Indomitable Axelsen meets rising star Vitidsarn for India Open title
Viktor Axelsen will be aiming at winning his second-successive title this year when he meets Kunlavut Vitidsarn in the final of India Open.
A transition from the hot weather in Malaysia to New Delhi’s freezing cold? No problem, Viktor Axelsen defeated local favourite Kidambi Srikanth in straight games. Slower shuttles? No problem again; he had adapted to it by the time of the second round, defeating China’s Shi Yuqi. An unfortunate injury to compatriot Rasmus Gemke meant Axelsen did enter the semi-finals with top-notch energy – something he admitted in the post-match interaction with reporters too. Result? A 21-6, 21-12 win against world no.4 Jonatan Christie.
It isn’t as if Viktor Axelsen is unbeatable. But the rarity of his losses almost makes him seem like a machine manufactured to lift every badminton title under the sun.
And that’s exactly why a 21-year-old Kunlavut Vitidsarn remains in hunt for the biggest victory of his career so far, as he takes on the Danish World No.1 in the final of India Open on Sunday. A victory for any of the two would be one-of-its-kind; this is the first India Open edition after it was upgraded to Super 750 by the Badminton World Federation (BWF).
Axelsen has won the title twice in his career so far, while Vitidsarn is yet to beat the Danish shuttler in five meetings so far.
The indomitable Viktor
Axelsen’s alarming consistency over the past few months has left the top shuttlers across the world in awe. “He is very confident. He is very good mentally,” Jonatan Christie said after he faced a straight-game defeat to Axelsen in the semi-finals on Saturday.
The Danish world no.1 shuttler won 8 titles last year including the World Championships and the All England title. He faced only three defeats throughout the entire year; twice to Indians. Lakshya Sen had beaten him at the German Open, while HS Prannoy edged past Axelsen in the BWF World Tour Finals.
At the India Open, despite a fairly straightforward 21-14, 21-19 win over Srikanth in the first round, Axelsen had admitted that it was a tough outing for him. “The shuttles are a little bit slow (in India Open). Coming from a hot and humid country like Malaysia to here, where it is very cold, is hard to adapt. I’m just trying to settle in and I’m really happy I have won in straight games here. Srikanth is a tricky opponent, so I’m satisfied overall,” Axelsen had said following the win.
Also read: Viktor Axelsen lauds 'tricky opponent' Srikanth after first round win at India Open
He had dropped only his second game this year during a second-round clash against China’s Shi Yuqi but eventually prevailed in a match that lasted 63 minutes on Thursday. After dropping the second game, Axelsen had made a blistering comeback, producing an exhibition in stunning pick-up-and-kill shots combination. And that remains the highlight of Axelsen’s gameplay; the 29-year-old shuttler makes excellent use of his height and doesn’t exert in his pick-up shots, allowing him to return to the centre of the court well in time for the smash.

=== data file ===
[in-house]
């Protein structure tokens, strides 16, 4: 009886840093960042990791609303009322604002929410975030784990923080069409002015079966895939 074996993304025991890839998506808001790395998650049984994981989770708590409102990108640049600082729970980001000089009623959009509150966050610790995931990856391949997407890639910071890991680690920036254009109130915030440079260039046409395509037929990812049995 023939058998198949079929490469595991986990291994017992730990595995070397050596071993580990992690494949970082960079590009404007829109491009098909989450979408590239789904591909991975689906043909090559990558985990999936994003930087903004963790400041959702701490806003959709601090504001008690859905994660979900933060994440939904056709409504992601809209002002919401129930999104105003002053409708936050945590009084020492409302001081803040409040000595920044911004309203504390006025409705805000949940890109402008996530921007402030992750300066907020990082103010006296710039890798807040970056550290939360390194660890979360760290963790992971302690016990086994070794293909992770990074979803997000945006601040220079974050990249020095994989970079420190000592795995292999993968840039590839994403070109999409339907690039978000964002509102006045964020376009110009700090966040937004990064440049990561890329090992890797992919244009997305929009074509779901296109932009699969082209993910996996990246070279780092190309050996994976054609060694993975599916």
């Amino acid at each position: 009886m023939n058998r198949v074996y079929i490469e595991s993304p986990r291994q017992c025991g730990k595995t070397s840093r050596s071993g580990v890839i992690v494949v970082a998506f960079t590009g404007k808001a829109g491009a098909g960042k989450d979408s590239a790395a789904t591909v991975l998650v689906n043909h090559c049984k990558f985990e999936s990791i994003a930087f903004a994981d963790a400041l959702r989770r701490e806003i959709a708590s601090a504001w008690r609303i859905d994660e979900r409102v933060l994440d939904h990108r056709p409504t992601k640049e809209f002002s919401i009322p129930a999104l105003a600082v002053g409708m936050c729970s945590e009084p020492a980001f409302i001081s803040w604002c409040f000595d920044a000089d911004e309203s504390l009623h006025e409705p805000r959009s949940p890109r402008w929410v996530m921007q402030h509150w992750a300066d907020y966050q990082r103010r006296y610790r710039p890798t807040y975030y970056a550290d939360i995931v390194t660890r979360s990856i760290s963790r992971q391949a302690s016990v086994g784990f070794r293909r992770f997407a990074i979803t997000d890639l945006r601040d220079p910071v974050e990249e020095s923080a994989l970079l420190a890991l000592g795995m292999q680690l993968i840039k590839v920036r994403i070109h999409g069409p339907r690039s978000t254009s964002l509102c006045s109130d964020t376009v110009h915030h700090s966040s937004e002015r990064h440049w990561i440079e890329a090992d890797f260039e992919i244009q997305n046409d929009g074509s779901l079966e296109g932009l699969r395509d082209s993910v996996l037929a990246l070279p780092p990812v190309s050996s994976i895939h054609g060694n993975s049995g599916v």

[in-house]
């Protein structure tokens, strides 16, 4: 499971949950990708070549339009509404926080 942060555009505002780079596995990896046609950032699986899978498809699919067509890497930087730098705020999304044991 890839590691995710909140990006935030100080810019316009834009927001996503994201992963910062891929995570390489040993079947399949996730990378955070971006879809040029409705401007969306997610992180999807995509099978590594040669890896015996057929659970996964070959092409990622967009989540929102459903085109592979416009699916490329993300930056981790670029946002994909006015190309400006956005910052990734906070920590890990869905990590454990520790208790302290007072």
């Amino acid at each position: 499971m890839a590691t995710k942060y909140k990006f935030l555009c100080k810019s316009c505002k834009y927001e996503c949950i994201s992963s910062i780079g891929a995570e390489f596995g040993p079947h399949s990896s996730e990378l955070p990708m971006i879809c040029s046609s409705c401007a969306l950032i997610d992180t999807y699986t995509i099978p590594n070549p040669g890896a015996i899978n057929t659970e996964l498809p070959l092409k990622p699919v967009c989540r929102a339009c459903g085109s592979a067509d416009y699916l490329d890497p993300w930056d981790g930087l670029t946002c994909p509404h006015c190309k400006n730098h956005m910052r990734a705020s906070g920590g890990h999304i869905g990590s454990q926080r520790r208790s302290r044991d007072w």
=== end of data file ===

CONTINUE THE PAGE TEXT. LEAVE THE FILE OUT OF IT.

In the quarterfinals, Axelsen had been cruising against fellow countryman Gemke before the injury to the latter eventually confirmed Axelsen’s place in the semis. On the contrary, Jonatan Christie had played a three-game marathon against Chou Tien Chen of China late Friday, and clearly looked exhausted early into the semi-final as Axelsen cruised to his second final of the year in as many tournaments.
Huge opportunity for Vitidsarn
The 21-year-old Thailand shuttler has a chance to do something his fellow 2018 junior batchmate Kodai Naraoka couldn’t in Malaysia last week; defeat Axelsen to lift a maiden 750 title.
Vitidsarn had made a fairly dominant start with a 21-13, 21-13 victory over Hong Kong's Angus Ng Ka-Long before defeating Denmark's Anders Antonsen in a three-game thriller on Thursday. His best performance, however, came in the quarters against Loh Kean Yew; Vitidsarn had been trailing 7-11 in the first game but produced a remarkable comeback, taking 12 successive points before taking away the game.
He eventually won 21-12, 21-17 before setting up a semi-final clash against Thailand's star shuttler Antony Ginting. It was again a marathon first game that saw a see-sawing of points. At 26-25, a net error from Ginting eventually handed the game to Vitidsarn, who then defied a comeback from the Indonesian shuttler to seal the tie.
After the first round win, Vitidsarn was asked whether Axelsen was unbeatable as the player pressed on various topics in a lengthy mixed zone interaction. At the time, the youngster stated that he isn't too focussed on result when it comes to facing the World No.1 shuttler.
“Well, it’s very hard for me and other players but I have to try everything and it is okay if I lose, I want to learn,” Vitidsarn had said.
Axelsen is undefeated in five ties against Vitidsarn so far. In fact, Vitidsarn is yet to take a game against Danish no.1. Their latest meeting was in October last year where Axelsen had won 21-16, 21-8.
Fans rally behind Axelsen
Fans queued up well in advance for the star-studded semi-final between Axelsen and Christie, and as soon as the Danish shuttler entered the arena, he was greeted with resounding chants of ‘Viktor bhaiya, Viktor bhaiya!’. There were banners, and there were Indianized chants from fans throughout the competition for Axelsen and it hasn’t gone unnoticed from the world no.1.
“I really want to thank the Indian badminton fans for their support today. To see badminton growing here is really good. Thank you so much for support, and I’m looking forward to come back in the years to come as well,” Axelsen had said following the win against Christie.